Wednesday, July 27, 2016

July 27, 1968 - Nashville 400

Music City USA. The Ryman Auditorium. Chet Atkins' and Owen Bradley's Nashville Sound. Printers Alley. And the Nashville fairgrounds - home of the Tennessee State Fair and Fairgrounds Speedway.

Throughout the 1960s, Nashville generally hosted one NASCAR Grand National race per season (though two were scheduled each year in 1964-65).  Richard Petty was looking to bank his fifth consecutive win at the track in the 1968 Nashville 400.

The King's - and by extension the Petty Enterprises team's - Nashville stats should have qualified him for a gold record. Gold record? Music City? OK, never mind, I'll see myself out...

From 1962 through 1967, the Petty Plymouth team won all seven races entered - two by Jim Paschal and five by Petty. For extra measure, Paschal won the 1961 race for car owner and Richard's uncle, Julian Petty, and Paschal and Petty picked up a couple of P2 finishes in races where a teammate won.

Petty fans likely thought another Nashville victory was King's for the taking. Apparently, the other drivers in the field didn't get that memo. Bobby Allison also didn't get the memo that drivers needed to wear their uniform for a promotional photo shoot.

Source: The Tennessean
Petty's car arrived in Nashville at the Mercury Motel on Murfreesboro Road with a slightly different look. The Mercury Motel was the traditional lodging spot for the Petty team (and a few other drivers) and the location for the Middle Tennessee Petty Fan Club Chapter Meeting.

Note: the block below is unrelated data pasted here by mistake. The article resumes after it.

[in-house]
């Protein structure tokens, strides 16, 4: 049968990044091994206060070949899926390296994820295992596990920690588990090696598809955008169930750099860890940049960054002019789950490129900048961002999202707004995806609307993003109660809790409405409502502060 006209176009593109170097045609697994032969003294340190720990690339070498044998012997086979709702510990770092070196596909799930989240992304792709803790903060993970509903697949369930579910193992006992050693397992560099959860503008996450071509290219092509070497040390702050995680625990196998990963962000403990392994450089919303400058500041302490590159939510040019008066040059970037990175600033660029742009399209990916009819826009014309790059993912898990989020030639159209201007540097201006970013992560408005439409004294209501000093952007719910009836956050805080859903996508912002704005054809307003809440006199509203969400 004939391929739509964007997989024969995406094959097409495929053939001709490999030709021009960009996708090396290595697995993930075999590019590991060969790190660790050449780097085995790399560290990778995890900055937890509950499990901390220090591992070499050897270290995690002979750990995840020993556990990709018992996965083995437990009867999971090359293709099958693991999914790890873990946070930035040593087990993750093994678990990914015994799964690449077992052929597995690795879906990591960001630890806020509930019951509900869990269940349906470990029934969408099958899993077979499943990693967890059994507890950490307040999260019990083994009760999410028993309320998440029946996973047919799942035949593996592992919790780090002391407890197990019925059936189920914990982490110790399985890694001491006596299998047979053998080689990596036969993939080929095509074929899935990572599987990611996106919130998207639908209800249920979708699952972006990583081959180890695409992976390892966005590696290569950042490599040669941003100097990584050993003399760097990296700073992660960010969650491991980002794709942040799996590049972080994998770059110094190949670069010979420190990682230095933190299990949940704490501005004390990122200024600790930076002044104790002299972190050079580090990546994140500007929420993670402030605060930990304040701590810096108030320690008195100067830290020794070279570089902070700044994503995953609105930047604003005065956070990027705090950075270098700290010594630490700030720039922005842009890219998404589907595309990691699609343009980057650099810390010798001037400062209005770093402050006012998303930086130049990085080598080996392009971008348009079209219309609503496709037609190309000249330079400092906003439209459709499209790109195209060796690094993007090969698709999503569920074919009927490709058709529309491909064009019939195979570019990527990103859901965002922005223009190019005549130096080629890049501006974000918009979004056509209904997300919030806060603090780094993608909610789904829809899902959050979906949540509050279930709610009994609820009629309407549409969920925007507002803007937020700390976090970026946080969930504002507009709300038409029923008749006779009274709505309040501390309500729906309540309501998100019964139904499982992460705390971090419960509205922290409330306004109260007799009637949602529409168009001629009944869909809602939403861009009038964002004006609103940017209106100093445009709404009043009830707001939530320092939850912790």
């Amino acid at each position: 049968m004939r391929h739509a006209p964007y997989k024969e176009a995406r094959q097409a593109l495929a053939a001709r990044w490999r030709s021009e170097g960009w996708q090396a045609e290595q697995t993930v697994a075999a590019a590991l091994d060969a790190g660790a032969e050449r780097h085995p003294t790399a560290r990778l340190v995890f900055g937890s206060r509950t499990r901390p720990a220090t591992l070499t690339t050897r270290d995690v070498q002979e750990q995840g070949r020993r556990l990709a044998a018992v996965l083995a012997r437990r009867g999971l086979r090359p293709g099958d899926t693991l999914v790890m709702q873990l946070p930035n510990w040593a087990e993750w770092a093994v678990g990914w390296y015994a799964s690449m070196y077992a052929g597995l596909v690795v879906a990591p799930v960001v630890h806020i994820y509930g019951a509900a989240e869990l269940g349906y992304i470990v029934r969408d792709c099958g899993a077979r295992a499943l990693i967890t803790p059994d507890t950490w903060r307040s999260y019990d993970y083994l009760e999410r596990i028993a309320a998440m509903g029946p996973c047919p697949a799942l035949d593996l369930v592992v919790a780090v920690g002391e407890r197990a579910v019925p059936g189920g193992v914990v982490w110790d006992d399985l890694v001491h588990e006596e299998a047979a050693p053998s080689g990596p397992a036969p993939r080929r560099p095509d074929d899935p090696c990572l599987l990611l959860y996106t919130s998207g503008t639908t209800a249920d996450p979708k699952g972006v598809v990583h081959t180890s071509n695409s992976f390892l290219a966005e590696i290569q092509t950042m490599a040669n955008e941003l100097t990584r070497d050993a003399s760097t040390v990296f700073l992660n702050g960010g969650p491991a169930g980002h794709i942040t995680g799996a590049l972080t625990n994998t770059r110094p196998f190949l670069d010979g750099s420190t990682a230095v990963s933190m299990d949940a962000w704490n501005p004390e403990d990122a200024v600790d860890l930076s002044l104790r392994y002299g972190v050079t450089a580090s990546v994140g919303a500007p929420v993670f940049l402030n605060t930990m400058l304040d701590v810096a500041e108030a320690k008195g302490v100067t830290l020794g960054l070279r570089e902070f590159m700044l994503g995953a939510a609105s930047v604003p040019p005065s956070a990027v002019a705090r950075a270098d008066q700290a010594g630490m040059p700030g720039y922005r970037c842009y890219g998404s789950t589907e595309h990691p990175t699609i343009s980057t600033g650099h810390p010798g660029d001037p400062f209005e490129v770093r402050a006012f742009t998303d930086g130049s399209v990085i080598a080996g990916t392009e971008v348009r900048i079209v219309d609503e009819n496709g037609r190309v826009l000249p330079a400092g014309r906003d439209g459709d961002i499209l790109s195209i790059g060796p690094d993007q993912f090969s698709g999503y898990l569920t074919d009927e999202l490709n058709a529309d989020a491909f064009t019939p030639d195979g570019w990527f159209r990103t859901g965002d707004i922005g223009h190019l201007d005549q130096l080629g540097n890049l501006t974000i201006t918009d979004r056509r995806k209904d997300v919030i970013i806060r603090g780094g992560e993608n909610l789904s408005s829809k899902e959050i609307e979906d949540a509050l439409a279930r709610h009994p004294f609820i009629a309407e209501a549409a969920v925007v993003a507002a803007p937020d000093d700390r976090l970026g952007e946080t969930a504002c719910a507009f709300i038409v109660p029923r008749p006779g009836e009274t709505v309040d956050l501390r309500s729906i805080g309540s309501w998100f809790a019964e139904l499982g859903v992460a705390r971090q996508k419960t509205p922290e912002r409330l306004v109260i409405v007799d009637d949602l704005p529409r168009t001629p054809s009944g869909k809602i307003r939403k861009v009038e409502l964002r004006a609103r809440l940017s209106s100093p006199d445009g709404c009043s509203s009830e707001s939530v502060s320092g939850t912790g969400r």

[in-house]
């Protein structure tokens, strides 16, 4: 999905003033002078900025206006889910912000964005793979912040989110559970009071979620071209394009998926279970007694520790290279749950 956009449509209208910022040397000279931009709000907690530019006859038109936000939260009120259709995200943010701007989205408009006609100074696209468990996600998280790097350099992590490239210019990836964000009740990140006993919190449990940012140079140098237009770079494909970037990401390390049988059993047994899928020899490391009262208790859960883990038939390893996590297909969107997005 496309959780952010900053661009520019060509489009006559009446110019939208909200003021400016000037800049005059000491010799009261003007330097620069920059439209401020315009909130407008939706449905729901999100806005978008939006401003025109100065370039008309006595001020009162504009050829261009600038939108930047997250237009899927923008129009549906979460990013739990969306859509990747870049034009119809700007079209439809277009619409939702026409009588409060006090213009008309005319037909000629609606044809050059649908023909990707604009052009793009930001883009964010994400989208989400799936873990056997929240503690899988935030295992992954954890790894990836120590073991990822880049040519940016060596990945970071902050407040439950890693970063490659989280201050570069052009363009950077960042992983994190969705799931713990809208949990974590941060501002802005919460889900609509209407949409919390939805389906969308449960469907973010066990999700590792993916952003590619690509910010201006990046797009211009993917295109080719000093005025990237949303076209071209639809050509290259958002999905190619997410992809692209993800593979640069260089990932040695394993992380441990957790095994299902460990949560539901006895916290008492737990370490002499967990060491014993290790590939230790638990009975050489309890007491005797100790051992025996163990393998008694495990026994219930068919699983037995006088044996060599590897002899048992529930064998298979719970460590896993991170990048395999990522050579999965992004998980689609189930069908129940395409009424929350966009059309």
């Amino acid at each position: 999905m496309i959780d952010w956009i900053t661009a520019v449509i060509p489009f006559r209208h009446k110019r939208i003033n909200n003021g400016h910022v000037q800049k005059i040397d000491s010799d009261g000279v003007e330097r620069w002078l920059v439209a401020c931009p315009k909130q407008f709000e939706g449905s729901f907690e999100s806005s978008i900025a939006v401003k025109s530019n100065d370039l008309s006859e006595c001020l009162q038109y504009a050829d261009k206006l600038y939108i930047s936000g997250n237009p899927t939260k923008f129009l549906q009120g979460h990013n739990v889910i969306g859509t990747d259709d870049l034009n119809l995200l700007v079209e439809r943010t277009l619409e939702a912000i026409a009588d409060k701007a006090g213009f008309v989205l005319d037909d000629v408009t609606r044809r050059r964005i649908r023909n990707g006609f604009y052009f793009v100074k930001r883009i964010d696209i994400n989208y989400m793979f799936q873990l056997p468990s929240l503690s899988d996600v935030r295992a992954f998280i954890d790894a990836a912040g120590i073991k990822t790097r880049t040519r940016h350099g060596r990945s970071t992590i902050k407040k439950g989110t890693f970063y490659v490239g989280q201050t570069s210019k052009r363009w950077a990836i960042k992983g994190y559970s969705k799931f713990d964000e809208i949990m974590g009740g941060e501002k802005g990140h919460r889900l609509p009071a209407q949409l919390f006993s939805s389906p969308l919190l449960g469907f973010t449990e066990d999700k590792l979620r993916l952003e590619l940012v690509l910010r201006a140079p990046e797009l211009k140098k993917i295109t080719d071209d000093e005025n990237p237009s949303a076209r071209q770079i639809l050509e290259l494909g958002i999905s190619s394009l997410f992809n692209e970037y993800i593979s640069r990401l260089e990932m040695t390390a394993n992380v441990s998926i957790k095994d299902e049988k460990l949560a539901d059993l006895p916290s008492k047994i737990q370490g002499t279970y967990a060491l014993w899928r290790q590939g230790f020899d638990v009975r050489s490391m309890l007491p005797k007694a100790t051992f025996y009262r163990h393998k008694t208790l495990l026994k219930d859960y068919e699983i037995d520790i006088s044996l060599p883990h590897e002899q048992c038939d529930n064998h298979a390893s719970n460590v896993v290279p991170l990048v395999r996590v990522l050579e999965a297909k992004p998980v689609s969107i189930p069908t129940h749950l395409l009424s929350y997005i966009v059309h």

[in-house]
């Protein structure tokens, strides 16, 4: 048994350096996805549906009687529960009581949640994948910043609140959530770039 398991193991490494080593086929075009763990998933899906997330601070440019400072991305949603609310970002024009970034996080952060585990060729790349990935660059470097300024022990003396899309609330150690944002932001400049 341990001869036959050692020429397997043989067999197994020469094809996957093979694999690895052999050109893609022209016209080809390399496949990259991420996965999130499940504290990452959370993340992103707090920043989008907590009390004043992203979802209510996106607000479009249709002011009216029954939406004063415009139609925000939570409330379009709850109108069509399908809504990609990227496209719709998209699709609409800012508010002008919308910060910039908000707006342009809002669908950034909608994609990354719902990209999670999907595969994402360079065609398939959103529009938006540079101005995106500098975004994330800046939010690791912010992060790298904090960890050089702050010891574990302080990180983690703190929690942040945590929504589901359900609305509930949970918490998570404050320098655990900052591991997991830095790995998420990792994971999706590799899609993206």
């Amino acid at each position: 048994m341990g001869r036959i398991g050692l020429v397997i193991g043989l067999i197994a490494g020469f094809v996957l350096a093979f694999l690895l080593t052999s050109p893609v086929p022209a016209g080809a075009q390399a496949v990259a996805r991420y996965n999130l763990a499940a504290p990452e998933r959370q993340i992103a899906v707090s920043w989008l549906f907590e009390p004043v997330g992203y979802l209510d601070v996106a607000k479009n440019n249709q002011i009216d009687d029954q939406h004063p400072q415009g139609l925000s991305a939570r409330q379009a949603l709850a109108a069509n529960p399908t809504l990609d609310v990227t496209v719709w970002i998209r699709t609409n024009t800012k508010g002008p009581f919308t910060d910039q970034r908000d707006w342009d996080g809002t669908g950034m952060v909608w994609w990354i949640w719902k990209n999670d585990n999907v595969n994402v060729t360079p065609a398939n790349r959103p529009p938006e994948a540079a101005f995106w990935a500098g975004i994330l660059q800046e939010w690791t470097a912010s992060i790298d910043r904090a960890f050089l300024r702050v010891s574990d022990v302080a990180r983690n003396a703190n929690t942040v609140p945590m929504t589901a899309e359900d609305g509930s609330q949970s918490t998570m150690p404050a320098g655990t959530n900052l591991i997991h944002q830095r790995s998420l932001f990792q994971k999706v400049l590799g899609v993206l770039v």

The 43 Plymouth sported a white roof and C-pillars. The purpose of the white paint was allegedly to help cool the car a bit with the expected scorching July temps.

Credit: Mike "BigMike312" Hodges
The team also ran a white roof along with a white hood three weeks earlier in the Firecracker 400 at Daytona. Supposedly, the paint had some texture to it rather than a smooth coat. The idea was to help improve the flow of air over and around the car.

The King picked up where he'd left off at the fairgrounds in 1967 by winning the pole. Bobby Allison qualified second in his Chevrolet, and David Pearson claimed the inside of the second row in third. Bobby Isaac and Elmo Langley rounded out the top five starters.

Jack Marlin - Coo Coo's brother and Sterling's uncle - qualified 14th and finished 10th in his one and only career GN/Cup start.

Courtesy of Russ Thompson
At the drop of the green, Petty's Hemi-powered Plymouth took off as if he knew a little something about how to get around the place. He led the first 131 laps before taking a breather for a pit stop.

After surrendering the lead to Pearson for a couple of laps, Petty went back to the point where he led for another 100-lap stretch. Because of an issue with how his carburetor was set, Petty ended up burning fuel at a quicker pace than Pearson's Holman Moody Ford. As a result, Petty made his second pit stop several laps earlier than Pearson - and under green. He lost a couple of laps during this stop but planned to get them back when Pearson's 17 had to stop.

As Pearson got ready to make his second stop around lap 250, the caution flew. This allowed him to get service from the Dick Hutcherson-led crew and maintain his lead over Petty. Once the green flag returned, Pearson was able to stay comfortably out front.

With about 100 laps to go, rain arrived - a typical occurrence on many muggy summer nights in middle Tennessee. The decision was made to red flag and then call the race official after 301 laps. Pearson was declared the winner, and Petty finished second three laps down to the winner.